Another in a series of my reviews that appeared in the online version of African Americans On Wheels, a now defunct automotive magazine that was included as an insert in the Sunday newspapers of major cities.
This piece ran on April 1, 1998, and was my first experience with a stick-shift Neon. I’d driven several since they were popular rental fodder back then, and always enjoyed myself despite the antediluvian 3-speed automatic. I only wish I had a better memory of it because lately I’ve been thinking about finding one of the few R/Ts left out there and adding it to my non-existent collection of cars. I think it’d be fun weekend runabout.
Even though this was only my fourth review, my editor made very few changes, and even those were hardly noticeable. She even left in my Monica Lewinsky jab. The only change I didn’t like was where she wrote that the Dodge Neon had a “cousin in a Plymouth family.” The Lincoln Corsair is a cousin to the Ford Escape. The Plymouth and Dodge Neons were identical twins, and I’m not quite sure why she felt what I wrote was not accurate. I added my original sentence in strkethrough so you don’t think I’m an idiot.
In addition, you have to take the “sports-car fast” comment within the context of the time. And, yes, I know that the hood-to-deck stripes date back to the Shelby Cobra. However, it was the Viper that was aping the Cobra. The Neon R/T was aping the Viper.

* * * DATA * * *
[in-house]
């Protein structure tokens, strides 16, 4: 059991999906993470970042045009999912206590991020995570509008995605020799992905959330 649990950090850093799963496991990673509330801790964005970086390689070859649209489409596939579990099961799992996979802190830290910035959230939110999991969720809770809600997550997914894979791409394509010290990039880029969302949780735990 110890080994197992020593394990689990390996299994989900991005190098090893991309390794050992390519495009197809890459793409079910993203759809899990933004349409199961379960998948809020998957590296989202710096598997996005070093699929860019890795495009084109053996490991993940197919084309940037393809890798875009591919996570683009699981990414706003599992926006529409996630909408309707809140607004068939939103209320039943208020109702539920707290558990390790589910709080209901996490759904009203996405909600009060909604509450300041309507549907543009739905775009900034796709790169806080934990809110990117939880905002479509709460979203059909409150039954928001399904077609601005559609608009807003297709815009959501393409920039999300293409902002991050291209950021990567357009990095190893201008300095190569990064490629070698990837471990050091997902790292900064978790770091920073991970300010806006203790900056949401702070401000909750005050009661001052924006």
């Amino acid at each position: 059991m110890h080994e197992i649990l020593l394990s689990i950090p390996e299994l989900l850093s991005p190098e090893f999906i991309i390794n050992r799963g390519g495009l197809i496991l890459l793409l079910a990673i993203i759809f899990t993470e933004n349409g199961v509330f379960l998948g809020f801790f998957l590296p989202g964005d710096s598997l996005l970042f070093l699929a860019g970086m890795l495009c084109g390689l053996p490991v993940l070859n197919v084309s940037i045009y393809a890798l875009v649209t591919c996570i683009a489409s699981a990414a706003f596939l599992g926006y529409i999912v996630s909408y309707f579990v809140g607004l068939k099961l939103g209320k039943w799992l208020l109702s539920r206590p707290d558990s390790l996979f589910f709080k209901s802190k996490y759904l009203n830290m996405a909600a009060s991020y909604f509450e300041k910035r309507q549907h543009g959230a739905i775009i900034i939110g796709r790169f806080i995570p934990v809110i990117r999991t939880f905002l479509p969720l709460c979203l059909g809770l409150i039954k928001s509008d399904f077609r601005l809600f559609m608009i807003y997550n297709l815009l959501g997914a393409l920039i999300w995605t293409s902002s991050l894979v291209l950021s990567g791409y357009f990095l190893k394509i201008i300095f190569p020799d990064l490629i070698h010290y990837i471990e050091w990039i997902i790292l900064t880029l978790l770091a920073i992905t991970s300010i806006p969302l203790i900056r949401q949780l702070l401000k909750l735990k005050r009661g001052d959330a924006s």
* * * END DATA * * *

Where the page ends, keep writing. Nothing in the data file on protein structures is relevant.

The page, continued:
The cute, compact Dodge Neon has never lacked appeal. In some respects, it’s vaguely reminiscent of the Volkswagen Beetle, with its round headlamps and curved roof.
Introduced in January 1994, the Neon was originally sold in identical Dodge and Plymouth versions. The Neon was introduced January 1994 with a cousin in the Plymouth family. As the Neon nears the end of its product cycle and sales of compact cars decline, both divisions have created packages to attract buyers. Plymouth, the value/economy division, added a “Style” model that offers luxury features previously unavailable on the Neon, such as power windows, locks, and moonroof.
For those who like a little Tabasco in their lives, Dodge, Chrysler’s performance division, added an R/T package (those letters can also be found on the heart-stopping Viper R/T 10).
Besides the two Viper-like hood-to-deck vertical stripes, the $2,140 R/T package, available on both the coupe and sedan, includes air conditioning, 150-horsepower engine, four-wheel disc brakes, quicker steering ratio, sport seats, sport suspension, rear spoiler, fog lamps, cassette stereo, and larger tires.
Acceleration is sports-car fast: Dodge says 0-60 in 7.6 seconds. The Goodyear Eagle tires stick to the road like reporters on Monica Lewinsky. Around town, I took corners faster and faster and still couldn’t find the Neon’s upper limit. The 5-speed manual transmission is smooth and precise, impressive for a company that was known for some of the worst manual transmissions in the industry.
As in any other sports car, the major sacrifice is with noise and ride. The R/T is quite loud at highway speeds, and the ride is rough. Other problem areas include poor rear visibility due to the up-swept trunk and rear spoiler.
On the plus side: the high trunk is roomy, and the 60/40 fold down rear seat adds even more space. With the seat up, two can fit comfortably in back.
Overall, this Neon is worthy of the R/T moniker, and a lot of fun for the price.
For more information contact 1-800-4-A-DODGE
Type: 4-Door Sedan
Engine: 150 horsepower, 2.0 liter I4
Transmission: 5-Speed Manual
EPA Mileage: 29 city/38 highway
Tested Price: $15,810